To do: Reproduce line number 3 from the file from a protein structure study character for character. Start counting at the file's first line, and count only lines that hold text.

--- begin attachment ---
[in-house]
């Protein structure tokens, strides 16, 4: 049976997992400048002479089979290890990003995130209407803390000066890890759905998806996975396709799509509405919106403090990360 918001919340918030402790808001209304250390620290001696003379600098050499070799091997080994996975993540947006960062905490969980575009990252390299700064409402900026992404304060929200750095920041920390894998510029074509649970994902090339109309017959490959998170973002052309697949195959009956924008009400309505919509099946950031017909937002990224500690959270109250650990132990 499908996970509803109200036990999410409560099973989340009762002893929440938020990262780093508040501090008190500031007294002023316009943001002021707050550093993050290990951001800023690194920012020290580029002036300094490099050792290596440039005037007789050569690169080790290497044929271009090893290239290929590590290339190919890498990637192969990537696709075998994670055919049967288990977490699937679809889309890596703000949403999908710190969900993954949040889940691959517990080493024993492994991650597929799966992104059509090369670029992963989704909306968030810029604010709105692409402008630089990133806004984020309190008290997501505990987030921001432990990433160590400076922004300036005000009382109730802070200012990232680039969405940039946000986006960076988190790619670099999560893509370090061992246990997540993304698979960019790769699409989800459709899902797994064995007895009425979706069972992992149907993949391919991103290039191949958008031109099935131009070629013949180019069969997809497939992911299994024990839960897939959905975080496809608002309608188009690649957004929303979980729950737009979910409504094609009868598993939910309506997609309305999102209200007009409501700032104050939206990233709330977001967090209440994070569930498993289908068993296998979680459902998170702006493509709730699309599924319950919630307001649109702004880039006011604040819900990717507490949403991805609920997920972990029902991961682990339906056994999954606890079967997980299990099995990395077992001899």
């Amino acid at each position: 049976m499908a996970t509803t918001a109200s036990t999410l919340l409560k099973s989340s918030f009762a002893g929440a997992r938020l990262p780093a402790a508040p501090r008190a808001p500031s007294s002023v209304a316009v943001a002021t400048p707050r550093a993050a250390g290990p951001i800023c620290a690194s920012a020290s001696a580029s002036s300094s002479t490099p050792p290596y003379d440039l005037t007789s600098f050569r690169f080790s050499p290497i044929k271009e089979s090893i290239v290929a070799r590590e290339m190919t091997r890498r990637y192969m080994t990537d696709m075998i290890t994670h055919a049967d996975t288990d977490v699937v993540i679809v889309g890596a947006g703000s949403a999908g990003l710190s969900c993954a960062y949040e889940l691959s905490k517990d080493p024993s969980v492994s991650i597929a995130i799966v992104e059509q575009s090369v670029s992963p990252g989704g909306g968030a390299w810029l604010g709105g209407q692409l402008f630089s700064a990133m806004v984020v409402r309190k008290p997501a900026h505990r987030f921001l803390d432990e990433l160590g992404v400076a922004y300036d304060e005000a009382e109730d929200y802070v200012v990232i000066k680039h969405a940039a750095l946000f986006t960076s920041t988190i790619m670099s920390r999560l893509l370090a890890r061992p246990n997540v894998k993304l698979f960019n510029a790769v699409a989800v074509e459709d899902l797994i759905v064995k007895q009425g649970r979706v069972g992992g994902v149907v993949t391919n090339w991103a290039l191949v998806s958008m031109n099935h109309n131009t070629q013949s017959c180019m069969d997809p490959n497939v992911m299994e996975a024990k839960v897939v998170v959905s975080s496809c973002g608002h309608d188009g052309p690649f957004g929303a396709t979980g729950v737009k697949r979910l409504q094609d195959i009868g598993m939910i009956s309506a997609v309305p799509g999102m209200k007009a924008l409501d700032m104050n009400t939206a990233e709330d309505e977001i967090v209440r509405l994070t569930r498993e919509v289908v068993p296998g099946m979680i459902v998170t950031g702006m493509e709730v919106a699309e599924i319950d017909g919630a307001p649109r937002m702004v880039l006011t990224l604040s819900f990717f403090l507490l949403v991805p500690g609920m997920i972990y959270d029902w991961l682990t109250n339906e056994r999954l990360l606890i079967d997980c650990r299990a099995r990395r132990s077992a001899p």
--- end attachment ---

């Amino acid at each position: 049976m499908a996970t509803t918001a109200s036990t999410l919340l409560k099973s989340s918030f009762a002893g929440a997992r938020l990262p780093a402790a508040p501090r008190a808001p500031s007294s002023v209304a316009v943001a002021t400048p707050r550093a993050a250390g290990p951001i800023c620290a690194s920012a020290s001696a580029s002036s300094s002479t490099p050792p290596y003379d440039l005037t007789s600098f050569r690169f080790s050499p290497i044929k271009e089979s090893i290239v290929a070799r590590e290339m190919t091997r890498r990637y192969m080994t990537d696709m075998i290890t994670h055919a049967d996975t288990d977490v699937v993540i679809v889309g890596a947006g703000s949403a999908g990003l710190s969900c993954a960062y949040e889940l691959s905490k517990d080493p024993s969980v492994s991650i597929a995130i799966v992104e059509q575009s090369v670029s992963p990252g989704g909306g968030a390299w810029l604010g709105g209407q692409l402008f630089s700064a990133m806004v984020v409402r309190k008290p997501a900026h505990r987030f921001l803390d432990e990433l160590g992404v400076a922004y300036d304060e005000a009382e109730d929200y802070v200012v990232i000066k680039h969405a940039a750095l946000f986006t960076s920041t988190i790619m670099s920390r999560l893509l370090a890890r061992p246990n997540v894998k993304l698979f960019n510029a790769v699409a989800v074509e459709d899902l797994i759905v064995k007895q009425g649970r979706v069972g992992g994902v149907v993949t391919n090339w991103a290039l191949v998806s958008m031109n099935h109309n131009t070629q013949s017959c180019m069969d997809p490959n497939v992911m299994e996975a024990k839960v897939v998170v959905s975080s496809c973002g608002h309608d188009g052309p690649f957004g929303a396709t979980g729950v737009k697949r979910l409504q094609d195959i009868g598993m939910i009956s309506a997609v309305p799509g999102m209200k007009a924008l409501d700032m104050n009400t939206a990233e709330d309505e977001i967090v209440r509405l994070t569930r498993e919509v289908v068993p296998g099946m979680i459902v998170t950031g702006m493509e709730v919106a699309e599924i319950d017909g919630a307001p649109r937002m702004v880039l006011t990224l604040s819900f990717f403090l507490l949403v991805p500690g609920m997920i972990y959270d029902w991961l682990t109250n339906e056994r999954l990360l606890i079967d997980c650990r299990a099995r990395r132990s077992a001899p």